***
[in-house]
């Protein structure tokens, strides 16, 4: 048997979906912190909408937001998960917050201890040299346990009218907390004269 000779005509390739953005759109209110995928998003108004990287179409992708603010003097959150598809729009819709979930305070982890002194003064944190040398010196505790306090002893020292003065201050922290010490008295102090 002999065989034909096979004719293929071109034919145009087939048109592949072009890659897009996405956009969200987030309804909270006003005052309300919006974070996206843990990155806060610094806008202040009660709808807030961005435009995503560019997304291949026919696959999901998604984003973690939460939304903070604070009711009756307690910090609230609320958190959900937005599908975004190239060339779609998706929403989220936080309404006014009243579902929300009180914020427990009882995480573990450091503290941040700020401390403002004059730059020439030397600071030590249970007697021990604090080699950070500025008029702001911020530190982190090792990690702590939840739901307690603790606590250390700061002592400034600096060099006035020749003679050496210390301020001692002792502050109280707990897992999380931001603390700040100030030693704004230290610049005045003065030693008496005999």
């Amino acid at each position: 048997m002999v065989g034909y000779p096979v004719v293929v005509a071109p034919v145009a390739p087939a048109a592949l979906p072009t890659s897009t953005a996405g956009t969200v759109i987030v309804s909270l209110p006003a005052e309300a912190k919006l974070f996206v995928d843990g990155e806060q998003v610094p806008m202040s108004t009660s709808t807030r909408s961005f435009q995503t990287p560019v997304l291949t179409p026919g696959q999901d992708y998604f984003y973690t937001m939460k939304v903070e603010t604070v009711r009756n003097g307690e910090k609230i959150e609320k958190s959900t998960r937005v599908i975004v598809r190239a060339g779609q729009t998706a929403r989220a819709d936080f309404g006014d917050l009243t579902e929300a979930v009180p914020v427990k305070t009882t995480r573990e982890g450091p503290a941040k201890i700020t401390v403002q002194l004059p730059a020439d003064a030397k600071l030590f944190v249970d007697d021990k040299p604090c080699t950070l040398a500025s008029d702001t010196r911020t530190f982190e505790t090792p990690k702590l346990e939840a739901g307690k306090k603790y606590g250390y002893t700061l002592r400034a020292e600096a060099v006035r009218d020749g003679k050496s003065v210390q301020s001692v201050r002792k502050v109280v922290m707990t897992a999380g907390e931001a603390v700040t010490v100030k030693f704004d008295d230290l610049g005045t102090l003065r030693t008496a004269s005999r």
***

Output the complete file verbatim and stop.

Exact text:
[in-house]
């Protein structure tokens, strides 16, 4: 048997979906912190909408937001998960917050201890040299346990009218907390004269 000779005509390739953005759109209110995928998003108004990287179409992708603010003097959150598809729009819709979930305070982890002194003064944190040398010196505790306090002893020292003065201050922290010490008295102090 002999065989034909096979004719293929071109034919145009087939048109592949072009890659897009996405956009969200987030309804909270006003005052309300919006974070996206843990990155806060610094806008202040009660709808807030961005435009995503560019997304291949026919696959999901998604984003973690939460939304903070604070009711009756307690910090609230609320958190959900937005599908975004190239060339779609998706929403989220936080309404006014009243579902929300009180914020427990009882995480573990450091503290941040700020401390403002004059730059020439030397600071030590249970007697021990604090080699950070500025008029702001911020530190982190090792990690702590939840739901307690603790606590250390700061002592400034600096060099006035020749003679050496210390301020001692002792502050109280707990897992999380931001603390700040100030030693704004230290610049005045003065030693008496005999």
């Amino acid at each position: 048997m002999v065989g034909y000779p096979v004719v293929v005509a071109p034919v145009a390739p087939a048109a592949l979906p072009t890659s897009t953005a996405g956009t969200v759109i987030v309804s909270l209110p006003a005052e309300a912190k919006l974070f996206v995928d843990g990155e806060q998003v610094p806008m202040s108004t009660s709808t807030r909408s961005f435009q995503t990287p560019v997304l291949t179409p026919g696959q999901d992708y998604f984003y973690t937001m939460k939304v903070e603010t604070v009711r009756n003097g307690e910090k609230i959150e609320k958190s959900t998960r937005v599908i975004v598809r190239a060339g779609q729009t998706a929403r989220a819709d936080f309404g006014d917050l009243t579902e929300a979930v009180p914020v427990k305070t009882t995480r573990e982890g450091p503290a941040k201890i700020t401390v403002q002194l004059p730059a020439d003064a030397k600071l030590f944190v249970d007697d021990k040299p604090c080699t950070l040398a500025s008029d702001t010196r911020t530190f982190e505790t090792p990690k702590l346990e939840a739901g307690k306090k603790y606590g250390y002893t700061l002592r400034a020292e600096a060099v006035r009218d020749g003679k050496s003065v210390q301020s001692v201050r002792k502050v109280v922290m707990t897992a999380g907390e931001a603390v700040t010490v100030k030693f704004d008295d230290l610049g005045t102090l003065r030693t008496a004269s005999r």